EDITORIAL –  A good time to say thanks to those who step up in emergencies

(Image: Facebook)

An editorial by Mel Rothenburger.

IN ANY EMERGENCY, some people are going to fall through the cracks.

It’s happened with every major wildfire season, and it’s already happening during the current flooding disaster.

In the trauma of being evacuated from their homes, people need help and information. They’re disoriented and distraught. They rely on the system to get them through it.

We’ve been hearing this week from evacuees who complain about a perceived lack of help or about not getting fast enough action on financial support to pay for food and accommodation.

It’s along the lines of, “They really ought to do something.”

They can be forgiven for their impatience, born out of stress. But the issue even came up in the B.C. Legislature this week when Fraser-Nicola MLA Jackie Tegart berated the government for lack of preparation.

She told the story of a Merritt evacuee who spent three days trying to get reimbursement forms. What, she asked, was the government doing to help people who have fallen through the cracks?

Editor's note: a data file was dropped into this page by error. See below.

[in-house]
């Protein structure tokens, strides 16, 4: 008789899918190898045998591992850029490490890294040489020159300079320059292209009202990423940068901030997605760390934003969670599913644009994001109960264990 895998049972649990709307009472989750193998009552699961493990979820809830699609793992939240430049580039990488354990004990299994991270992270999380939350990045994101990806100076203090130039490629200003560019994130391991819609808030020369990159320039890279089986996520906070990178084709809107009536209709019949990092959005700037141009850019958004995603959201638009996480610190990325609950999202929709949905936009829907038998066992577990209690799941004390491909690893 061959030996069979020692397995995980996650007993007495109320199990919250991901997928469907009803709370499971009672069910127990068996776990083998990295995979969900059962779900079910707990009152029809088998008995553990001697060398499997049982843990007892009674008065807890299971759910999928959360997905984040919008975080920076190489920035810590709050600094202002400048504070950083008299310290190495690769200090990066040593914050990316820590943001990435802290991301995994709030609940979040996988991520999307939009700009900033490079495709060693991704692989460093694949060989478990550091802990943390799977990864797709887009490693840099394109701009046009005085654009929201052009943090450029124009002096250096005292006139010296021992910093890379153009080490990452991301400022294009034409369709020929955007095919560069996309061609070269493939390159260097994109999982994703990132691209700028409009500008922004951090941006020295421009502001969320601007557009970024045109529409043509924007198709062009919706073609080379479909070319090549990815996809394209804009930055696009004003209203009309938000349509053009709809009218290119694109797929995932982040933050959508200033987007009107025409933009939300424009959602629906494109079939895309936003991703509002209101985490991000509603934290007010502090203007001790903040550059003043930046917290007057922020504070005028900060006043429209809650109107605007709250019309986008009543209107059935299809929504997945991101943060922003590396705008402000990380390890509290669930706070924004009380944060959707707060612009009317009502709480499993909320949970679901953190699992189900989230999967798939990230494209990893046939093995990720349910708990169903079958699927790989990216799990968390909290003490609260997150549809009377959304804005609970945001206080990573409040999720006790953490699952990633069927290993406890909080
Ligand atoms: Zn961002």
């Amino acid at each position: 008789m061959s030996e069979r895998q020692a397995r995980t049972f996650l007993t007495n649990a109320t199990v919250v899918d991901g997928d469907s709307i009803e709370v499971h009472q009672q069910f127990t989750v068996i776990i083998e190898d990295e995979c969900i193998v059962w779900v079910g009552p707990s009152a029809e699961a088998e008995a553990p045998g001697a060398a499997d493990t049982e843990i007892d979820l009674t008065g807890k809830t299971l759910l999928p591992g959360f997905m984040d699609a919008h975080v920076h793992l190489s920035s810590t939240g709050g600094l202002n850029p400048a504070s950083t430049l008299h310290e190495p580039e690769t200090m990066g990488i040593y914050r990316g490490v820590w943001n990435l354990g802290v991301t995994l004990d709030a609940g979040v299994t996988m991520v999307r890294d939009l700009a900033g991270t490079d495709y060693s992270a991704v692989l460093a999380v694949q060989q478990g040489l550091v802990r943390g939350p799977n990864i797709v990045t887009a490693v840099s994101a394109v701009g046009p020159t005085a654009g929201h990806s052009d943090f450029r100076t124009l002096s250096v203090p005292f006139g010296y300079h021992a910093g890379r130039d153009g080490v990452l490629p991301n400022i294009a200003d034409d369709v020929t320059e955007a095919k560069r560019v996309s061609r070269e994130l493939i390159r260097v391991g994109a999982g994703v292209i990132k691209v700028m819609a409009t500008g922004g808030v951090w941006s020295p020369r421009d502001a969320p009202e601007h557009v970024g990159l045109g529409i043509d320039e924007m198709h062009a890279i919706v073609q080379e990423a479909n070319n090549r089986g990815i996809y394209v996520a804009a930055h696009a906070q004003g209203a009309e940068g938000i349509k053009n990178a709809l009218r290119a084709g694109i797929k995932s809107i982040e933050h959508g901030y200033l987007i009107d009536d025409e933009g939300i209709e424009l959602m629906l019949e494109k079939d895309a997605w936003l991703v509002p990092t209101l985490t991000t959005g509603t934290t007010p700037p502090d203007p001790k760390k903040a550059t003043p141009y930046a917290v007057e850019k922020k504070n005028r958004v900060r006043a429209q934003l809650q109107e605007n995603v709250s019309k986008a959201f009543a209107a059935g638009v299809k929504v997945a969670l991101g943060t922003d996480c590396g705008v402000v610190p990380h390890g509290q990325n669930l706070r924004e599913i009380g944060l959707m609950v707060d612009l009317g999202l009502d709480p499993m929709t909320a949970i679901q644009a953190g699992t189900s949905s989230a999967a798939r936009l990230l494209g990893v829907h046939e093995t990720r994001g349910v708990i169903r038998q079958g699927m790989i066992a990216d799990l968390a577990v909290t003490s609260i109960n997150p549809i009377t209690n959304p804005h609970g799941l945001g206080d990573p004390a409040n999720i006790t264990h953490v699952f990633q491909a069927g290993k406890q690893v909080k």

Public Safety Minister Mike Farnworth acknowledged that “there was an issue at the Kamloops Centre” and that the problem was in hand.

This is a good time to point out that the “system” is really just ordinary folks.

During crises, they’re the government staff who put in long days and seven-day weeks, the folks who rescue livestock and pets, the damage assessment teams figuring out what must be done, search and rescue, and the volunteers who fill sandbags and drive big machines and spend endless hours at emergency service centres.

A couple of days after Tegart spoke in the Ledge, her fellow MLA Todd Stone stood to pay tribute to their unselfish acts, noting that a meme making the rounds on social media declares, “B.C. strong, through hell and high water.”

So, yes, mistakes will be made but let’s not forget that the “system,” the “they,” is good people doing their level best to help out.

Mel Rothenburger is a former mayor of Kamloops and a retired newspaper editor. He is a regular contributor to CFJC Today, publishes the opinion website, and is a director on the Thompson-Nicola Regional District board. He can be reached at

About Mel Rothenburger (9378 Articles) is a forum about Kamloops and the world. It has more than one million views. Mel Rothenburger is the former Editor of The Daily News in Kamloops, B.C. (retiring in 2012), and past mayor of Kamloops (1999-2005). At he is the publisher, editor, news editor, city editor, reporter, webmaster, and just about anything else you can think of. He is grateful for the contributions of several local columnists. This blog doesn't require a subscription but gratefully accepts donations to help defray costs.

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